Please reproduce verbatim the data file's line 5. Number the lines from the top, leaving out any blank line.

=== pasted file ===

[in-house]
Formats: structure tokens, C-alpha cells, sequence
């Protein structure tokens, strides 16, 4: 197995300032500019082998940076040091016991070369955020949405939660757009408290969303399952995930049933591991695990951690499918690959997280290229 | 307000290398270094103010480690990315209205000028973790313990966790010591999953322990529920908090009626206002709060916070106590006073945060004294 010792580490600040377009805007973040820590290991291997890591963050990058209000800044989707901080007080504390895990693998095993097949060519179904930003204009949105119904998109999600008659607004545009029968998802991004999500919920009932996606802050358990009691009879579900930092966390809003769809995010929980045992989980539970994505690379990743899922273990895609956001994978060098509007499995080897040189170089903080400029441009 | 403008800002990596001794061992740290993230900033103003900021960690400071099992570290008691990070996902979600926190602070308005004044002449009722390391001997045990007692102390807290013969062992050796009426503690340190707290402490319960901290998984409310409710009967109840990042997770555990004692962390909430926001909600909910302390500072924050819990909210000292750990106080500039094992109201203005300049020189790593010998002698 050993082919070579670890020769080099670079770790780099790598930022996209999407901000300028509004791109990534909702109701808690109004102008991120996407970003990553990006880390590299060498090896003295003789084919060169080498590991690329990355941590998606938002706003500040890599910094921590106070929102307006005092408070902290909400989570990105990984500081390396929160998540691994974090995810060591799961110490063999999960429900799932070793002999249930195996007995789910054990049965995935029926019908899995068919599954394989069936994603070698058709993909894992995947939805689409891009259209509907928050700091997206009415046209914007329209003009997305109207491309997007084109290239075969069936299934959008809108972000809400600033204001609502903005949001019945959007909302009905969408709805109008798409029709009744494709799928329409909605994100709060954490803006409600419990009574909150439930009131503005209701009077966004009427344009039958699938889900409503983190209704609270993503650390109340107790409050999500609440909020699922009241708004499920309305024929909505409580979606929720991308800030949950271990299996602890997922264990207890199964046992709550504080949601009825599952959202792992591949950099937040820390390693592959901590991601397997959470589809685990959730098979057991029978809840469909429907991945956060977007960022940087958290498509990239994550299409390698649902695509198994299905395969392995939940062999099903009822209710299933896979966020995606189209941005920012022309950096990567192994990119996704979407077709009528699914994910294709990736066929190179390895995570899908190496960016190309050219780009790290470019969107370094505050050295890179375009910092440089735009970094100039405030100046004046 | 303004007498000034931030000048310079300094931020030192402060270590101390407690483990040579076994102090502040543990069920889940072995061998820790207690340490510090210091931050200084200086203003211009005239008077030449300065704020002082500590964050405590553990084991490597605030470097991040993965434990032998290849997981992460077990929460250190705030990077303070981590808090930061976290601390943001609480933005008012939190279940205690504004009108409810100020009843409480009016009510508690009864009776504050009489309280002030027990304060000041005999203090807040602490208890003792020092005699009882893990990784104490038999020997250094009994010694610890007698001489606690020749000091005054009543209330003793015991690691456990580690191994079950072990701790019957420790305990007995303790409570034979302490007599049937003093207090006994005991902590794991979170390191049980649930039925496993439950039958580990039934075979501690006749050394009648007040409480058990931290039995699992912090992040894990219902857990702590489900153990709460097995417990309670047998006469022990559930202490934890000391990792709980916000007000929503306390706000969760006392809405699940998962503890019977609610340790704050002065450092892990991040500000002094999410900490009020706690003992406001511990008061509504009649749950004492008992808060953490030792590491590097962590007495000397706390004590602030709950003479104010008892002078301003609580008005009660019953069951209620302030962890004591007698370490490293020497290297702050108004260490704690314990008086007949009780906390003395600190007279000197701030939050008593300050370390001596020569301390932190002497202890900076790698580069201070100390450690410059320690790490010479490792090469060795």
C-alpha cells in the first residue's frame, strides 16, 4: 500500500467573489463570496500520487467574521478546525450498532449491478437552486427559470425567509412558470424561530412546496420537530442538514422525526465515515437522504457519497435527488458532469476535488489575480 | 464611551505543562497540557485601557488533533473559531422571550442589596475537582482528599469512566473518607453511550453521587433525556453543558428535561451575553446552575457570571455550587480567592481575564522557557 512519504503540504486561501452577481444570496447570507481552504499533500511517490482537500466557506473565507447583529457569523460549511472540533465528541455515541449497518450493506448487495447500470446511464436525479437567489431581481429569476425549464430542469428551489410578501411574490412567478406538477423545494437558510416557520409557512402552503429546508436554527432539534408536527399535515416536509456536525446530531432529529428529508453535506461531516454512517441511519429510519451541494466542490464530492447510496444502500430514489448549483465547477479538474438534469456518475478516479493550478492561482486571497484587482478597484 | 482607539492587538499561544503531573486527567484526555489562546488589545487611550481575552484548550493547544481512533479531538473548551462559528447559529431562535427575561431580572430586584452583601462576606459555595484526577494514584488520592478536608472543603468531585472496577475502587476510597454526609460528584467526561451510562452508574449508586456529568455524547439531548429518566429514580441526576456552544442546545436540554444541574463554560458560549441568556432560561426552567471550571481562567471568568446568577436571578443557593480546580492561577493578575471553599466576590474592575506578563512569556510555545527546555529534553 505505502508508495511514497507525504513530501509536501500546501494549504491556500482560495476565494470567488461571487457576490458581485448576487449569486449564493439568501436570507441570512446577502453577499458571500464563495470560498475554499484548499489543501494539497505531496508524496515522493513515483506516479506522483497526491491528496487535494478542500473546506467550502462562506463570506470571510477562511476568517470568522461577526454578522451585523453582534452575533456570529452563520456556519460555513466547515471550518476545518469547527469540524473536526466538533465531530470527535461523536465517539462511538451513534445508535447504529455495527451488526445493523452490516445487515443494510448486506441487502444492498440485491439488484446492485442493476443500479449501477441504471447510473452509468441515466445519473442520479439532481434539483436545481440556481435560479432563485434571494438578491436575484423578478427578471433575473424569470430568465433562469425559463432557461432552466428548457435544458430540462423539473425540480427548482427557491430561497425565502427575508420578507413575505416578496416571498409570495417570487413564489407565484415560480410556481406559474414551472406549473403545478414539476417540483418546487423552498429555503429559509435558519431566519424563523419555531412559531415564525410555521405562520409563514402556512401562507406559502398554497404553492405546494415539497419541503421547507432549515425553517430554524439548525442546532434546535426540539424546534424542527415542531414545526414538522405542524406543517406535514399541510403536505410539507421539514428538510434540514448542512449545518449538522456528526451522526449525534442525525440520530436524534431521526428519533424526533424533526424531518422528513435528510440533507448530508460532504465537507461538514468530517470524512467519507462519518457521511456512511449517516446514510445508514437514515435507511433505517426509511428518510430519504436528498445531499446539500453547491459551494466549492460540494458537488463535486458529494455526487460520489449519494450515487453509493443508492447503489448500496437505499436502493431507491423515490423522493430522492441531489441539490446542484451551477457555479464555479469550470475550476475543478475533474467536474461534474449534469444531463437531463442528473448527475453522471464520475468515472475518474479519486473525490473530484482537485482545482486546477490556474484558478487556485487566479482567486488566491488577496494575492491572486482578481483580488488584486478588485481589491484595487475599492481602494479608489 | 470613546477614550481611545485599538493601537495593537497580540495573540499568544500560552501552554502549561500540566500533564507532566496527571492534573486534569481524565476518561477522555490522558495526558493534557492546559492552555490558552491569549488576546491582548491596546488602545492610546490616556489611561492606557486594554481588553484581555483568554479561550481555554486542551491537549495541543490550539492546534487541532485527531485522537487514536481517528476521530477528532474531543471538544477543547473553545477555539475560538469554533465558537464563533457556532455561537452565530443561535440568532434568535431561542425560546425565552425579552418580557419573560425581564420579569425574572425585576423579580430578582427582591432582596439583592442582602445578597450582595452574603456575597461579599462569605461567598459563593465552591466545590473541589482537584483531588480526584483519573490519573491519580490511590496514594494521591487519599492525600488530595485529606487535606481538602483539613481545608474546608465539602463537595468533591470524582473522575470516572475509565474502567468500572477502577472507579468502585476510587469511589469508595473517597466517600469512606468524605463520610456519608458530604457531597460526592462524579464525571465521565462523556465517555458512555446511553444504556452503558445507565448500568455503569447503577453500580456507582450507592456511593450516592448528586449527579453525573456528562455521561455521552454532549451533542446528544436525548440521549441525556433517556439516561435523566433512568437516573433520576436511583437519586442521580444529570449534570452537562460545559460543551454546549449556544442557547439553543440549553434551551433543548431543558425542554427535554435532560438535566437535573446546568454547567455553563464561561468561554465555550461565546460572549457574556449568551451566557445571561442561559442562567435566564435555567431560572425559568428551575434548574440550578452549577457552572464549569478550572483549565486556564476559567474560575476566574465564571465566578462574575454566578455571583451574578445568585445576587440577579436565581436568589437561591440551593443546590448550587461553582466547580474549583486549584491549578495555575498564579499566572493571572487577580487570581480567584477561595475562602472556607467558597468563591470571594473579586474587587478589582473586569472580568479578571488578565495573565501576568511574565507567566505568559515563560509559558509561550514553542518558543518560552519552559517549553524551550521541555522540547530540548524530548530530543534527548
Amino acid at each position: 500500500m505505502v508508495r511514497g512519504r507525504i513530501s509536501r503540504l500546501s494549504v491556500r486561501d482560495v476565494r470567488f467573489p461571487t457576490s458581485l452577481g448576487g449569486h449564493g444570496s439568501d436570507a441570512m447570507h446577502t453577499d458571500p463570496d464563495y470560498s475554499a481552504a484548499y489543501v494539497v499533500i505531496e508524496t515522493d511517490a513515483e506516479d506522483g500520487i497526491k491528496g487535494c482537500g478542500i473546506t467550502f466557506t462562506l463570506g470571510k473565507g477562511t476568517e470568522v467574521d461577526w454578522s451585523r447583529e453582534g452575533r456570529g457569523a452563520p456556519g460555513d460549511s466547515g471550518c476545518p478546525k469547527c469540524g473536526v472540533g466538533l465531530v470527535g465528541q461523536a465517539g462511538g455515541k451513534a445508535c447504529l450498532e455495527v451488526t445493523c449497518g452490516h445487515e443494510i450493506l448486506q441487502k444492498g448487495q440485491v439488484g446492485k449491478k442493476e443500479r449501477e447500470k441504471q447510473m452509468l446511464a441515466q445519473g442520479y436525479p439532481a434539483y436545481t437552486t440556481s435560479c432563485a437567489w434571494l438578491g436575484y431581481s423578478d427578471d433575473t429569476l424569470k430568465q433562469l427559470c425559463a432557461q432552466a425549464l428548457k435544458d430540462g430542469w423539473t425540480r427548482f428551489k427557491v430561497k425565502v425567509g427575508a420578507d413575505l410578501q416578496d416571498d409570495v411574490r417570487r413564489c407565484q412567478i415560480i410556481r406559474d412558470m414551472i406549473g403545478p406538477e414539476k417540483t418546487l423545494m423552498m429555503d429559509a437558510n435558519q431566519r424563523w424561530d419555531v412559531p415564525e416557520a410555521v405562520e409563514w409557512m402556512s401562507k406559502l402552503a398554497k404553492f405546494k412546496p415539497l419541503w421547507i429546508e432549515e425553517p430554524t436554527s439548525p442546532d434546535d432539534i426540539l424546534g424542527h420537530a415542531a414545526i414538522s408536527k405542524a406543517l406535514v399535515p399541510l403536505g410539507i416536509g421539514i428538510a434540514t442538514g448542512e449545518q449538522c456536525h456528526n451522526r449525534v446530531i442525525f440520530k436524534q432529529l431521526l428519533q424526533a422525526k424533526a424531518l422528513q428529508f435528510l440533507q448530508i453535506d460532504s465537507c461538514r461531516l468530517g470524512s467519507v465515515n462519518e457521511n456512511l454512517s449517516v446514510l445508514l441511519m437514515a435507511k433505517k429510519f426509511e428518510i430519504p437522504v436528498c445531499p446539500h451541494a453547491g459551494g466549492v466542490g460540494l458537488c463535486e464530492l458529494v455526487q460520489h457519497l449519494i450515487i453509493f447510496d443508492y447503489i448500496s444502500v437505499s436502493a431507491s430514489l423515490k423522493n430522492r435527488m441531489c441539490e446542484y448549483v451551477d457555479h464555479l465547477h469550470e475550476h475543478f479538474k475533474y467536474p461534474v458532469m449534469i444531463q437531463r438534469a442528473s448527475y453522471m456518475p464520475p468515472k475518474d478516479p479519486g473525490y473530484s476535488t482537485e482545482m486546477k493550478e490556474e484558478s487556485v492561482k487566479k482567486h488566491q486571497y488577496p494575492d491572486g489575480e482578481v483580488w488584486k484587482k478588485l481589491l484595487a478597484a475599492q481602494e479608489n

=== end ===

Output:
Amino acid at each position: 500500500m505505502v508508495r511514497g512519504r507525504i513530501s509536501r503540504l500546501s494549504v491556500r486561501d482560495v476565494r470567488f467573489p461571487t457576490s458581485l452577481g448576487g449569486h449564493g444570496s439568501d436570507a441570512m447570507h446577502t453577499d458571500p463570496d464563495y470560498s475554499a481552504a484548499y489543501v494539497v499533500i505531496e508524496t515522493d511517490a513515483e506516479d506522483g500520487i497526491k491528496g487535494c482537500g478542500i473546506t467550502f466557506t462562506l463570506g470571510k473565507g477562511t476568517e470568522v467574521d461577526w454578522s451585523r447583529e453582534g452575533r456570529g457569523a452563520p456556519g460555513d460549511s466547515g471550518c476545518p478546525k469547527c469540524g473536526v472540533g466538533l465531530v470527535g465528541q461523536a465517539g462511538g455515541k451513534a445508535c447504529l450498532e455495527v451488526t445493523c449497518g452490516h445487515e443494510i450493506l448486506q441487502k444492498g448487495q440485491v439488484g446492485k449491478k442493476e443500479r449501477e447500470k441504471q447510473m452509468l446511464a441515466q445519473g442520479y436525479p439532481a434539483y436545481t437552486t440556481s435560479c432563485a437567489w434571494l438578491g436575484y431581481s423578478d427578471d433575473t429569476l424569470k430568465q433562469l427559470c425559463a432557461q432552466a425549464l428548457k435544458d430540462g430542469w423539473t425540480r427548482f428551489k427557491v430561497k425565502v425567509g427575508a420578507d413575505l410578501q416578496d416571498d409570495v411574490r417570487r413564489c407565484q412567478i415560480i410556481r406559474d412558470m414551472i406549473g403545478p406538477e414539476k417540483t418546487l423545494m423552498m429555503d429559509a437558510n435558519q431566519r424563523w424561530d419555531v412559531p415564525e416557520a410555521v405562520e409563514w409557512m402556512s401562507k406559502l402552503a398554497k404553492f405546494k412546496p415539497l419541503w421547507i429546508e432549515e425553517p430554524t436554527s439548525p442546532d434546535d432539534i426540539l424546534g424542527h420537530a415542531a414545526i414538522s408536527k405542524a406543517l406535514v399535515p399541510l403536505g410539507i416536509g421539514i428538510a434540514t442538514g448542512e449545518q449538522c456536525h456528526n451522526r449525534v446530531i442525525f440520530k436524534q432529529l431521526l428519533q424526533a422525526k424533526a424531518l422528513q428529508f435528510l440533507q448530508i453535506d460532504s465537507c461538514r461531516l468530517g470524512s467519507v465515515n462519518e457521511n456512511l454512517s449517516v446514510l445508514l441511519m437514515a435507511k433505517k429510519f426509511e428518510i430519504p437522504v436528498c445531499p446539500h451541494a453547491g459551494g466549492v466542490g460540494l458537488c463535486e464530492l458529494v455526487q460520489h457519497l449519494i450515487i453509493f447510496d443508492y447503489i448500496s444502500v437505499s436502493a431507491s430514489l423515490k423522493n430522492r435527488m441531489c441539490e446542484y448549483v451551477d457555479h464555479l465547477h469550470e475550476h475543478f479538474k475533474y467536474p461534474v458532469m449534469i444531463q437531463r438534469a442528473s448527475y453522471m456518475p464520475p468515472k475518474d478516479p479519486g473525490y473530484s476535488t482537485e482545482m486546477k493550478e490556474e484558478s487556485v492561482k487566479k482567486h488566491q486571497y488577496p494575492d491572486g489575480e482578481v483580488w488584486k484587482k478588485l481589491l484595487a478597484a475599492q481602494e479608489n